"Pharaoh's Dream" contemporary figurative painting by Joe Moorman at Riverson Fine Art

Pharaoh’s Dream

"Pharaoh's Dream" contemporary figurative painting by Joe Moorman at Riverson Fine Art

“Pharaoh’s Dream” contemporary figurative painting by Joe Moorman at Riverson Fine Art

“Pharaoh’s Dream” Painting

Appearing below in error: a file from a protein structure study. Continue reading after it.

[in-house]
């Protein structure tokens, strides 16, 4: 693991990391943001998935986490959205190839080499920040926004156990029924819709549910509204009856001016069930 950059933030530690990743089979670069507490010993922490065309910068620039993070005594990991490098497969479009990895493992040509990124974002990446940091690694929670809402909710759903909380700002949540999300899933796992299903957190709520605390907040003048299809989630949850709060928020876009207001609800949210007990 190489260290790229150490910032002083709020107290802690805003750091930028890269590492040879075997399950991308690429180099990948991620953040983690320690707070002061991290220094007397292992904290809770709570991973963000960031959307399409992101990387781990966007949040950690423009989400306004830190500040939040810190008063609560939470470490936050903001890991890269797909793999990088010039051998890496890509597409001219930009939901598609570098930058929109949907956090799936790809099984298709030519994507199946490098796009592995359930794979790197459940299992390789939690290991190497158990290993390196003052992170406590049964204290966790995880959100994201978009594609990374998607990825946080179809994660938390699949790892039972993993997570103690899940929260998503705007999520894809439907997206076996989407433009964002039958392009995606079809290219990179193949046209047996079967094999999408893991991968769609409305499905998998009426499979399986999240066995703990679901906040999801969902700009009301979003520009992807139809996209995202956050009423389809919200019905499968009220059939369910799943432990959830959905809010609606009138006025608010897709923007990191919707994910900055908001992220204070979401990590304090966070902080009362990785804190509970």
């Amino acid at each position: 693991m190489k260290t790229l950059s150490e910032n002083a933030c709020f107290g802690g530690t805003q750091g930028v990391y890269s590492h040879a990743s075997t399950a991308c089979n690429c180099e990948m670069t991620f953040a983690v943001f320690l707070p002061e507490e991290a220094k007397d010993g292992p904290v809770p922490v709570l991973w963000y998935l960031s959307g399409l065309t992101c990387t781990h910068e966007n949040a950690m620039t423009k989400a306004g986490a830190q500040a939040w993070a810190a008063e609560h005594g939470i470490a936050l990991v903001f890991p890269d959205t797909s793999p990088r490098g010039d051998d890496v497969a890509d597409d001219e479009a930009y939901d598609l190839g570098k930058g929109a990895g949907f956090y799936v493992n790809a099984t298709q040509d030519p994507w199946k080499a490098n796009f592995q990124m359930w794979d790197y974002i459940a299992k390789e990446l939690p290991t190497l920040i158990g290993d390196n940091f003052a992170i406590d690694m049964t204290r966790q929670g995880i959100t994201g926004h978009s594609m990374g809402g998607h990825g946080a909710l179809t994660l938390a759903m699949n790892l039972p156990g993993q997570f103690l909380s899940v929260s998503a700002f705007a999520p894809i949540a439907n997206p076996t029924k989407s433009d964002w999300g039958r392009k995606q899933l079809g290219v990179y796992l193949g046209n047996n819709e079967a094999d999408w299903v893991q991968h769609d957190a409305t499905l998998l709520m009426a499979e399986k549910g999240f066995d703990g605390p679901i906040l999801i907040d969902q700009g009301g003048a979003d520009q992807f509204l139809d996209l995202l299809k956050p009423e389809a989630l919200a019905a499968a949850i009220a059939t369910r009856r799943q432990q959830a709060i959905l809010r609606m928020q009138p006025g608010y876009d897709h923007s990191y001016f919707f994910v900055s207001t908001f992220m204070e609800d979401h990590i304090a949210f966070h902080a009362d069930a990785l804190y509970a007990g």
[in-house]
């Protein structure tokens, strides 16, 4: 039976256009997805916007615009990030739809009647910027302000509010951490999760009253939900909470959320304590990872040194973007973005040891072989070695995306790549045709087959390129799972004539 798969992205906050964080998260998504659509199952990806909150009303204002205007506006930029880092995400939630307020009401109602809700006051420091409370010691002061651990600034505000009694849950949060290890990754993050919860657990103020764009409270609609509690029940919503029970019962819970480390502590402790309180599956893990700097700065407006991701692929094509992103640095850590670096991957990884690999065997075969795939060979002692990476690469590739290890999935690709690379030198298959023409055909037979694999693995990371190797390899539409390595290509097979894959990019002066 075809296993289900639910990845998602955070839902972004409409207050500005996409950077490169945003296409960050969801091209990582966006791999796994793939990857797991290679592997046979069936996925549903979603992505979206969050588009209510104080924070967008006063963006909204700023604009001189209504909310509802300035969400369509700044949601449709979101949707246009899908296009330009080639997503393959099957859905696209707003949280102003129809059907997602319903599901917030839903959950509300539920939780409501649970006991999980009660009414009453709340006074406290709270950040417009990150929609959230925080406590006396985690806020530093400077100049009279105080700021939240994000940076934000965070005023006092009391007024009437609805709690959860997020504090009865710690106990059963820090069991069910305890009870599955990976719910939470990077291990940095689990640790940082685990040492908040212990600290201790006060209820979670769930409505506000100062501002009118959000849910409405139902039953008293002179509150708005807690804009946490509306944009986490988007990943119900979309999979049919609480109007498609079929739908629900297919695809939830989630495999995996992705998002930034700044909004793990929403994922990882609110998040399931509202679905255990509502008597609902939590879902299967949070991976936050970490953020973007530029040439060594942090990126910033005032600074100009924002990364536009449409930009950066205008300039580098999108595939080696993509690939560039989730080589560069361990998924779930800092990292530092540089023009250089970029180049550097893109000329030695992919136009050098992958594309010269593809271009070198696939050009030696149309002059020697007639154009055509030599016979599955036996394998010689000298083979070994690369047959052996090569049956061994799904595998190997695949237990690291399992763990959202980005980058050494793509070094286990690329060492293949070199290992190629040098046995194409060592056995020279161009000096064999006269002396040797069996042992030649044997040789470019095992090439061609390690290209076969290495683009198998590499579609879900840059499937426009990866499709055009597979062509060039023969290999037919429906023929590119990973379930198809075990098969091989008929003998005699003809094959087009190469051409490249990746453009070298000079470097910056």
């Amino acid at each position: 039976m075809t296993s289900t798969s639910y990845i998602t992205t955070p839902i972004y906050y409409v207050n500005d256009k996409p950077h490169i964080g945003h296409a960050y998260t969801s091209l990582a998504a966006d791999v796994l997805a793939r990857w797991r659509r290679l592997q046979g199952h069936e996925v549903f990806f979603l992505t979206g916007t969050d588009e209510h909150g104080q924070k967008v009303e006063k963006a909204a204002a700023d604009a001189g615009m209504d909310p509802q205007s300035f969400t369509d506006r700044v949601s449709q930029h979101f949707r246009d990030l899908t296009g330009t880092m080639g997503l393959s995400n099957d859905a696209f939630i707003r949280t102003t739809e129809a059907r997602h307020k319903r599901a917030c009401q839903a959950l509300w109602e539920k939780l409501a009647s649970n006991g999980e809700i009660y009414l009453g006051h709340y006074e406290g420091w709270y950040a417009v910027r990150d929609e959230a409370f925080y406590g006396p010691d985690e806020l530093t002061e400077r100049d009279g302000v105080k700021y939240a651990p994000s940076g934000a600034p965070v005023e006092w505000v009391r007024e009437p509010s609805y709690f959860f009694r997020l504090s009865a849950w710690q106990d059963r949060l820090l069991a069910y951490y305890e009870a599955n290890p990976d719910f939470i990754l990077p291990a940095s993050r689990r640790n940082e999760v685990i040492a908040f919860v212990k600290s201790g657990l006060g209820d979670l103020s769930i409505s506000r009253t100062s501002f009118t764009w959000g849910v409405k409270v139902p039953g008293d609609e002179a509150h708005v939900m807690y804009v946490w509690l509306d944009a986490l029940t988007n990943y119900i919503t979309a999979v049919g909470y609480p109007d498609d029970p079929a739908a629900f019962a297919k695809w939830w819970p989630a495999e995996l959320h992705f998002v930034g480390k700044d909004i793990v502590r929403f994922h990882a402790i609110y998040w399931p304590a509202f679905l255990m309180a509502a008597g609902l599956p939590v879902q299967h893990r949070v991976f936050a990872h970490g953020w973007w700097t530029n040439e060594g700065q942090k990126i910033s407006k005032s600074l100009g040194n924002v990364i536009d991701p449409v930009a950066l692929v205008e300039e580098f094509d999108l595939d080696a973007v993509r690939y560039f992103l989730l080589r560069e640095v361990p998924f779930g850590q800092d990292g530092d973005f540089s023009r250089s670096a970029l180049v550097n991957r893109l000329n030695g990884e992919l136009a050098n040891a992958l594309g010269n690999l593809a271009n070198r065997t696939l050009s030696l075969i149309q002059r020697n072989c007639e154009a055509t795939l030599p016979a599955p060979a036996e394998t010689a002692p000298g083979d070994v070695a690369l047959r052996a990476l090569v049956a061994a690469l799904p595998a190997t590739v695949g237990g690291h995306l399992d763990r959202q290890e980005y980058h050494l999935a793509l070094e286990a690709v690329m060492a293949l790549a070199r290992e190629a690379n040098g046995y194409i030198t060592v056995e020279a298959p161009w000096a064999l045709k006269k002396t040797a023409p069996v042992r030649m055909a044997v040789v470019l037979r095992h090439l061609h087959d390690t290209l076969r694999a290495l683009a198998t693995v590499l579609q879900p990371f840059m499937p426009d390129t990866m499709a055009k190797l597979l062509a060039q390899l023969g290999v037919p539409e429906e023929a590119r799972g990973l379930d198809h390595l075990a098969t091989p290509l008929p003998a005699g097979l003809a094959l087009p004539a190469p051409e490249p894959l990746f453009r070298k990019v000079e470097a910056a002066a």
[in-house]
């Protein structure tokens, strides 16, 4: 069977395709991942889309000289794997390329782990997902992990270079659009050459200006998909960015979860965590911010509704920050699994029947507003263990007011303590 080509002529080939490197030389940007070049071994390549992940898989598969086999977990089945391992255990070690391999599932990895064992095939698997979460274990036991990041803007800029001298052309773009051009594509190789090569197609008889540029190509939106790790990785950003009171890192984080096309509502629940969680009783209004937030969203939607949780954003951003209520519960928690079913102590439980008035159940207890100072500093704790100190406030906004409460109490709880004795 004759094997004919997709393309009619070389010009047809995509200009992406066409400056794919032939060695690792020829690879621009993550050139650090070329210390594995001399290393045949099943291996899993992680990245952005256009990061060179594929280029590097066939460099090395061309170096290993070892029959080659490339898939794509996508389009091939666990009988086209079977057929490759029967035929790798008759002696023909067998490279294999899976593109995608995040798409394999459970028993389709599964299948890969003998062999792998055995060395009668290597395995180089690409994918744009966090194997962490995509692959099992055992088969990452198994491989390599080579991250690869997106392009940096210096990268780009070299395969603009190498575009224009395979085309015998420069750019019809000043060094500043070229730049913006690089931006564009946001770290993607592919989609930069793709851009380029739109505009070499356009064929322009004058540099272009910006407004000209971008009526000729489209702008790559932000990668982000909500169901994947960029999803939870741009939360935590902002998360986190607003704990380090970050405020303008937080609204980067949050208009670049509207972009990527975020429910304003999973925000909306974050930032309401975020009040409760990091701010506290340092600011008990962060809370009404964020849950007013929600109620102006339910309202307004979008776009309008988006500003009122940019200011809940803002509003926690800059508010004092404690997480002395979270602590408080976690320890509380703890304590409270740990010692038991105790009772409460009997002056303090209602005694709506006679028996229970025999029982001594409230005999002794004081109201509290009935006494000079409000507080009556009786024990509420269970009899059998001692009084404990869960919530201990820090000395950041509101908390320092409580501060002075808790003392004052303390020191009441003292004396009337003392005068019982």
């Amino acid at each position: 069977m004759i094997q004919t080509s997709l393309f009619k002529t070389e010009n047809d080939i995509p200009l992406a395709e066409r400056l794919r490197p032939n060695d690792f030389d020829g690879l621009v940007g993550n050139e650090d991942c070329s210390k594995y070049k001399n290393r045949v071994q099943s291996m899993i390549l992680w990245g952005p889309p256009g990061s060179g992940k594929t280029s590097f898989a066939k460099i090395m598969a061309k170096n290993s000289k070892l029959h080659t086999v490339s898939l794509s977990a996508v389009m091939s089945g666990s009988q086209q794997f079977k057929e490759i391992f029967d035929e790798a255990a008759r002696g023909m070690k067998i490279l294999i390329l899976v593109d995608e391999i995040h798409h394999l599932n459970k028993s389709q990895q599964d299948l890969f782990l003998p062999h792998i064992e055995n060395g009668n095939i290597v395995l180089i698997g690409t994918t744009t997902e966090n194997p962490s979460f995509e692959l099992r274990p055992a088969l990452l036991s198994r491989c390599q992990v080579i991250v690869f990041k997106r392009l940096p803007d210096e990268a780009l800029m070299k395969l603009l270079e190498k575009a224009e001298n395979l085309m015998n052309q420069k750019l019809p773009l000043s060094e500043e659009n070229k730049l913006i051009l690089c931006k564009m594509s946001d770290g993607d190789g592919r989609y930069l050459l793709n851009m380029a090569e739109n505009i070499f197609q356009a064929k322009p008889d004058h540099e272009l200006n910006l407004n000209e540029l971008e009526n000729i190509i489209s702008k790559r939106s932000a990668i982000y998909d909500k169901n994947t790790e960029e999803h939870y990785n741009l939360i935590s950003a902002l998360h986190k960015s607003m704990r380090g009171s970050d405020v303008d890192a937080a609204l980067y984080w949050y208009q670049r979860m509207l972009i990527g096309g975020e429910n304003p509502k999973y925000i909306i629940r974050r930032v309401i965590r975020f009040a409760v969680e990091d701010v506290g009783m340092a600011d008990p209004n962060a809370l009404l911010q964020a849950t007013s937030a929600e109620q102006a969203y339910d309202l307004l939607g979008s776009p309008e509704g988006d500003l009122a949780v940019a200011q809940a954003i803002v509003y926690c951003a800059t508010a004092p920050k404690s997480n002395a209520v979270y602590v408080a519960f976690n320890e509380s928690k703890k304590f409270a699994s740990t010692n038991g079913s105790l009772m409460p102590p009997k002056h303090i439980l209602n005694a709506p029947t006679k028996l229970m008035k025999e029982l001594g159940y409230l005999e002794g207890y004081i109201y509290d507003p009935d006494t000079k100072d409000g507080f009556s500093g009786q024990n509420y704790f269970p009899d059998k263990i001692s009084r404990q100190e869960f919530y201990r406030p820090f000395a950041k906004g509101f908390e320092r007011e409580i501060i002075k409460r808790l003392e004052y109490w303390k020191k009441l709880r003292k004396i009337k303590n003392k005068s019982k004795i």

Sometime in the first or second millennium before Christ, there was a pharaoh in Egypt, and this pharaoh was having the same bad dream over and over, night after night. It was one of those terrible fever dreams, like the kind you get when you have a virus, and the pictures of the dream keep coming into your head until you wake up in a sweat to vomit. In this dream, Pharaoh saw seven fat cows come up out of the river Nile. They came up out of the water and walked right into Pharaoh’s court amongst all the people like they belonged there. These cows were nice and fat, and their hides had been rubbed with butter and perfumed, so it really was like they belonged in court. Then Pharaoh saw seven more cows come up out of the river. They also walked into the palace, but these cows were thin and diseased. Their mouths were full of broken yellow teeth and ulcers, and their bodies were like old hides stretched over bones. They were skeleton cows. As they entered, women began to shriek, and tables were overturned as people tried to get away from them. Then the skeleton cows began to eat the nice fat cows, and the site was terrible. There was blood and entrails pouring out onto the white marble floor, and the people began to vomit at the sight of it. The guard beside him falls to the floor convulsing. All are overcome. Pharaoh tries to stand to leave the room, but he cannot move. He starts to scream and wakes up. It was the same, night after night, and Pharaoh was troubled.